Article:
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Cheap labor’s hidden costs are injustice and harm

Some of us are illegal and some are not wanted
Our work contracts out and we have to move on
Six hundred miles to that Mexican border
They chase us like outlaws, like rustlers, like thieves

We died in your hills, we died in your deserts
We died in your valleys and died on your plains
We died ’neath your trees and we died in your bushes
Both sides of the river, we died just the same

Some things haven’t changed much since the late Woodie Guthrie, the legendary American songwriter, penned the words to the song “Deportee,” about Mexican farm workers of another era.

The Mexican border remains a violent place for immigrants, and that song of decades ago remains eerily relevant. Too many Mexican immigrants die -- more than 1,600 since 1994 -- trying to make it into the states. On Feb. 2, we published a story that told of a vicious cycle of death along the border where immigrants often die of exposure to heat or cold in the desert or mountains while crossing into the United States seeking jobs that few others will do.

Some significant changes could take place, however, if legislative proposals currently making their way through Congress, as well as recent negotiations between Mexico and the United States on migration policy, make any headway.

Mexico’s new president, Vicente Fox, already has met with President George W. Bush and pressed for new policies that would make it easier for Mexican workers to enter the United States and to stay on without fear of deportation. How interested Bush is in reform is unknown, but he has allowed talks to continue.

Legislative proposals that would expand current “guest worker” programs, proposals that would have been unthinkable not too long ago, are being taken seriously. For many reasons, a shift in attitude is underway.

For one thing, as our story indicated, even some Immigration and Naturalization Service employees have tired of trying to square the grisly charade of attempting to seal the borders -- a tactic that never worked and only resulted in increasing deaths of immigrants -- with the reality that Mexican workers are needed and welcomed by U.S. industries.

As Isabel Garcia, a Tucson attorney and border rights advocate, succinctly put it: “There wouldn’t be any border-crosser deaths or a need for border patrol ‘rescues’ if the United States had a fair and equitable immigration policy that actually recognized we [Americans] are dependent on Mexican workers. The construction, hotel, meat packing and agriculture industries wouldn’t be able to keep operating if they were not able to employ cheap Mexican labor.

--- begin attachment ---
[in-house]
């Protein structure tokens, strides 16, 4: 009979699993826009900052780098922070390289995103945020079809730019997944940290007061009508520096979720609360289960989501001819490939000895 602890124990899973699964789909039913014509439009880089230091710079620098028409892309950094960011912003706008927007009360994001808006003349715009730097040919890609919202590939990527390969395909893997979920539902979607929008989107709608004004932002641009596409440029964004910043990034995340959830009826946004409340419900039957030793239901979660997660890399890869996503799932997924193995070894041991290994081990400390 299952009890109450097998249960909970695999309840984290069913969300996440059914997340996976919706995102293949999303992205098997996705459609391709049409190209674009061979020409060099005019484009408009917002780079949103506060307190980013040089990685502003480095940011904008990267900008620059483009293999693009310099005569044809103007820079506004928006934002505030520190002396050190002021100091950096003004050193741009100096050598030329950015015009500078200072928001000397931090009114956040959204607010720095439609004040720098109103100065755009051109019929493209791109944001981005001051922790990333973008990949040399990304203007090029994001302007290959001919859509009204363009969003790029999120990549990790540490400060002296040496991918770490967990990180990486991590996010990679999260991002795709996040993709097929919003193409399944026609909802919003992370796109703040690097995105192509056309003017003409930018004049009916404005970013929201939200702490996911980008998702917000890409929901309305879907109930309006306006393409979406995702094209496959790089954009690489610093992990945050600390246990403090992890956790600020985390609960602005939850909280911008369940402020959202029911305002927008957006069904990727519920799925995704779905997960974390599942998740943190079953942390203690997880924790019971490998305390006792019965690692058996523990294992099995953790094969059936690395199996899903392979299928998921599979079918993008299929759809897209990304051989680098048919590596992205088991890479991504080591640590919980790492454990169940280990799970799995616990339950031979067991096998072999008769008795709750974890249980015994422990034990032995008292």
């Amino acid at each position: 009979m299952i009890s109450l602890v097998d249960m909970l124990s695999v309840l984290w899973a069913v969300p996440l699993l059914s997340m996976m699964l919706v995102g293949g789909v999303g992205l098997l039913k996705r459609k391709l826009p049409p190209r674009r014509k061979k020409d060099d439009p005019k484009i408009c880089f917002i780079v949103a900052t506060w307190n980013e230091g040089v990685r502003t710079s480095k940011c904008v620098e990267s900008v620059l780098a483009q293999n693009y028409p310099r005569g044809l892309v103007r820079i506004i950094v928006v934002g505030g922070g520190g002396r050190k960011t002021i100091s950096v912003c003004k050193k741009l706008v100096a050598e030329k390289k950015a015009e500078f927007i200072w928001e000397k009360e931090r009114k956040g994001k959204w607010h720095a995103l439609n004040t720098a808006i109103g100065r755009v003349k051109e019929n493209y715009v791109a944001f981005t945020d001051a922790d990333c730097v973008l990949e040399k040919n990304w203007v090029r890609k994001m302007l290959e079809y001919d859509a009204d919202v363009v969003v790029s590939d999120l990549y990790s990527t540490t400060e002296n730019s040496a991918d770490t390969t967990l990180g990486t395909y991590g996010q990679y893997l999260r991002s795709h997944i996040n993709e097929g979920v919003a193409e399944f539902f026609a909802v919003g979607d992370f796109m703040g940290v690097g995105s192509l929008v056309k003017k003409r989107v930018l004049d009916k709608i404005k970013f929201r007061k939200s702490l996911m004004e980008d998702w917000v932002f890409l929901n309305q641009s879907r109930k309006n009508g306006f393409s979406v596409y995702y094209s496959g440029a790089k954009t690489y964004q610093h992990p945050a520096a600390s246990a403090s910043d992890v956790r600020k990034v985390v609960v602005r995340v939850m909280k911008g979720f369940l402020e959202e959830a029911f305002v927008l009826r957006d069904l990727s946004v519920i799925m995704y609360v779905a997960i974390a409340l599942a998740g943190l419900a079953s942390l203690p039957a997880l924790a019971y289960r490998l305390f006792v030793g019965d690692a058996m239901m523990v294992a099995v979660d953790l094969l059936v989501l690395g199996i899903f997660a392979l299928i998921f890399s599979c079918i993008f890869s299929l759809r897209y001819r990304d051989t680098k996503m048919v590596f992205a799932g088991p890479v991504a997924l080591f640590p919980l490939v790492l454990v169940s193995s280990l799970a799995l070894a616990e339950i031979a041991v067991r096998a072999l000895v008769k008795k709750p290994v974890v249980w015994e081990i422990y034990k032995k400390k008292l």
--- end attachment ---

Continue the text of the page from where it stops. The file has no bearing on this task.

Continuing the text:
“So why are we forcing people to run a deadly obstacle course to find employment in U.S. industries which are begging for them?”

The realization that U.S. business depends on foreign labor, the growing ties between Mexico and the United States and the growing repugnance at the deaths of immigrants are among factors that could make change possible.

Change that benefits the workers as well as provide a convenience for business will depend on an acknowledgement of the dignity of foreign workers that we have refused to make in the past.

It is a curious irony that the people without whom we would not have much of our food are among the lowest paid, most easily ignored workers in the country. A recent indication of the kind of regard we have as a culture for those who work in such industries was the Bush administration’s decision to reverse some federal regulations that would have protected workers in the event of injury. Few complained, because those workers have no power or voice.

There is a simple bottom line to the matter: If farm workers and others received just wages, our food and other commodities would be more expensive.

Advocates for migrant workers are wary of the new initiatives to increase the number of seasonal farm workers allowed into the United States as well as initiatives that would extend use of foreign workers to other areas of the economy such as construction, tourism and retail. Unless the regulations are accompanied by requirements for decent wages and living conditions and the right to organize, the United States might be simply making it easier for people to become enslaved.

The movement is in the right direction. People who ultimately are integral to American enterprise should not be subjected to the threat of death on the way to getting their jobs. Eliminating that threat is just part of our responsibility. We must view immigrant workers as more than pieces in an economic machine.

And then maybe we can get out from under the weight of the songwriter’s disturbing questions:

Is this the best way we can grow our big orchards?
Is this the best way we can grow our good fruit?
To fall like dry leaves to rot on my topsoil
And be called by no name except deportees?

National Catholic Reporter, April 13, 2001